ROUTE NO. . Beginning at Route 29 in the city of Lambertville and running in a westerly direction to the easterly end of the Delaware river bridge in the city of Lambertville, more particularly known as Bridge street and a portion of U.S. Route 202 in the city of Lambertville. L.1948, c. 407, p. 1613, s. 1.

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enters Pennsylvania (PA 179)
LambertvilleBridge St, Old York Rd
West AmwellRoute 179
East AmwellOld York Rd
ends at Route 202 (US 202/31)


180 was old
72 east of Manahawkin (bypassed 1968); it was turned over to the county (as CR 50) on 4/16/1980 in exchange for 35 south of the Seaside Heights bypass. History of the road is in the S40 entry. The scan at right, from a 1969 map, is provided by Scott Colbert. It appears that NJDOT originally proposed CR 680, but Ocean County uses some two-digit county route numbers.

Photos along the former route
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181 is old
15 through Sparta, bypassed 1974. History of the road is in the 6A entry.

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ends at Espanong Rd/Route 15 (15)
JeffersonWoodport Rd
SpartaWoodport Rd, Mohawk Ave, Sparta Ave, Lafayette Rd
ends at Route 15 (15)


182 is a short route connecting
US 46 to 57 and old 24. In the 1927 numbering, 24 went from Phillipsburg to Newark via Morristown. The alignment near Hackettstown used the old Washington Turnpike via Pleasant Grove. S24 split from 24 at Penwell and went to Hackettstown. When the routes were renumbered in 1953, NJDOT abandoned the idea of ever building 24 via Pleasant Grove, and rerouted 24 via S24 to the south edge of Hackettstown, and then south to Schooleys Mountain on the originally planned route. The bit of S24 north of what was now 24 became 57.
On 10/9/1969, the routes were renumbered again. 24 was truncated to only go east of Hackettstown on county roads, and 57 was reassigned to state-maintained 24 west of Hackettstown. The road that had been 57 became 182, since 57 was planned to continue east as a bypass of Hackettstown. That bypass has died, but the 182 number remains. The entire route is multiplexed with CR 517.

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ends at Route 57 (57/CR 517)
HackettstownMountain Ave
ends at Mill St/Main St (US 46)


183 is old
US 206 through Netcong, bypassed 1973. History of the road is in the 31 entry.

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ends at I-80 (I-80/US 206)
RoxburyLackawanna Pl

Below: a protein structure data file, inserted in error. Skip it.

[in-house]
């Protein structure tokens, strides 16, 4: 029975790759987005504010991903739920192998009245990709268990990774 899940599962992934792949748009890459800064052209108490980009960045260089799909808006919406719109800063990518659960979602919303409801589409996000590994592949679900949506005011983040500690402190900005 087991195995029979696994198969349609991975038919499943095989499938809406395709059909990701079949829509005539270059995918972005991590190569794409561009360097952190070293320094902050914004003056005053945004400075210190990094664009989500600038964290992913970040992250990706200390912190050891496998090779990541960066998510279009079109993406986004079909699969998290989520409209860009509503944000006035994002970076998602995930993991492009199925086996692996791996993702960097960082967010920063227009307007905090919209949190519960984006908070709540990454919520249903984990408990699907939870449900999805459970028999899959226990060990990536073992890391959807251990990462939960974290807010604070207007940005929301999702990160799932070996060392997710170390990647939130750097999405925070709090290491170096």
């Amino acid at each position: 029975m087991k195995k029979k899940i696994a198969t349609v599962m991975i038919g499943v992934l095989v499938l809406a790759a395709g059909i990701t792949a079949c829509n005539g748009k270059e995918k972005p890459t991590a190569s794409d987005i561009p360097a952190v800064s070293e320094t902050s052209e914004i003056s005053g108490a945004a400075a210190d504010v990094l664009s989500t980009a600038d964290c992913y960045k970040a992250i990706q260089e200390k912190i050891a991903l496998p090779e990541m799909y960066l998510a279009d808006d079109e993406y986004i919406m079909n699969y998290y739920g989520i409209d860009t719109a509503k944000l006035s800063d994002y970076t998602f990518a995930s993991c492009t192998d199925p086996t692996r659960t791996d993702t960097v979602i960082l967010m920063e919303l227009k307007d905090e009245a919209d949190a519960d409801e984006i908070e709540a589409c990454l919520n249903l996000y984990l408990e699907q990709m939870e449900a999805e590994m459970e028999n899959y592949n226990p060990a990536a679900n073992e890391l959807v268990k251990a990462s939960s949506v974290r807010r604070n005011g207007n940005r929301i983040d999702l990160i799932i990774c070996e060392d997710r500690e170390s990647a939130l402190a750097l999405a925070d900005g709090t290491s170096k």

NetcongLackawanna Pl, Ledgewood Ave
StanhopeBrooklyn Rd, Route 183
ends at Netcong Bypass/Route 206 (US 206)


184 is old
440 in Woodbridge and Perth Amboy, bypassed 1974; most of the road is multiplexed with CR 501, except what is now frontage roads to the 440 freeway (just west of 35). History of the road is in the S4 (pre-GR number) entry.

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ends at Garden State Pkwy (444)
WoodbridgeKing Georges Rd, W Pond Rd, Pfeiffer Blvd
Perth AmboyPfeiffer Blvd, [Harding Ave](Waltrous Ave)
ends at Convery Blvd (35)


185 is a short spur from
440 in Jersey City, opened 2/25/1988 (when 440 in the area was still 169). Only about 1/3 of the planned route has been built, and none of the proposed alternatives have yet to be accepted. The numbering for 185 is similar to 85, which was a freeway proposed in roughly the same corridor, but this is most likely a coincidence.

ROUTE NO. ----. A northerly spur, wholly within Jersey City, Hudson county, beginning in the vicinity of Harbor drive and proceeding in a northerly direction to a connection with Bayview avenue. L.1976, c. 52, s. 1, eff. July 22, 1976.

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ends at Route 440 (440)
Jersey CityCaven Point Blvd
ends at Linden Ave


At some point,
87 was rerouted onto Huron Ave in Atlantic City, and the old route became 187. A 1960 map shows both routes as 87. History of the road is in the S4A (pre-GR number for 87) entry.

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ends at Absecon Blvd
Atlantic CityBrigantine Blvd
ends at Huron Ave/Maryland Ave (87)


I-195 runs east from the Trenton area. It was not part of the original Interstate plan. 37 and 38 were intended to be freeways across central New Jersey, with 37 continuing northwest from its present terminus toward Trenton (where I-195 now begins), and 38 continuing northeast from the end of its divided highway (and its former terminus) toward Belmar (where I-195 now ends). Since neither of those routes had funding, but there was a need for a freeway corridor linking the Camden-Trenton area to the shore, Interstate funding was obtained and the compromise route of I-195 was built.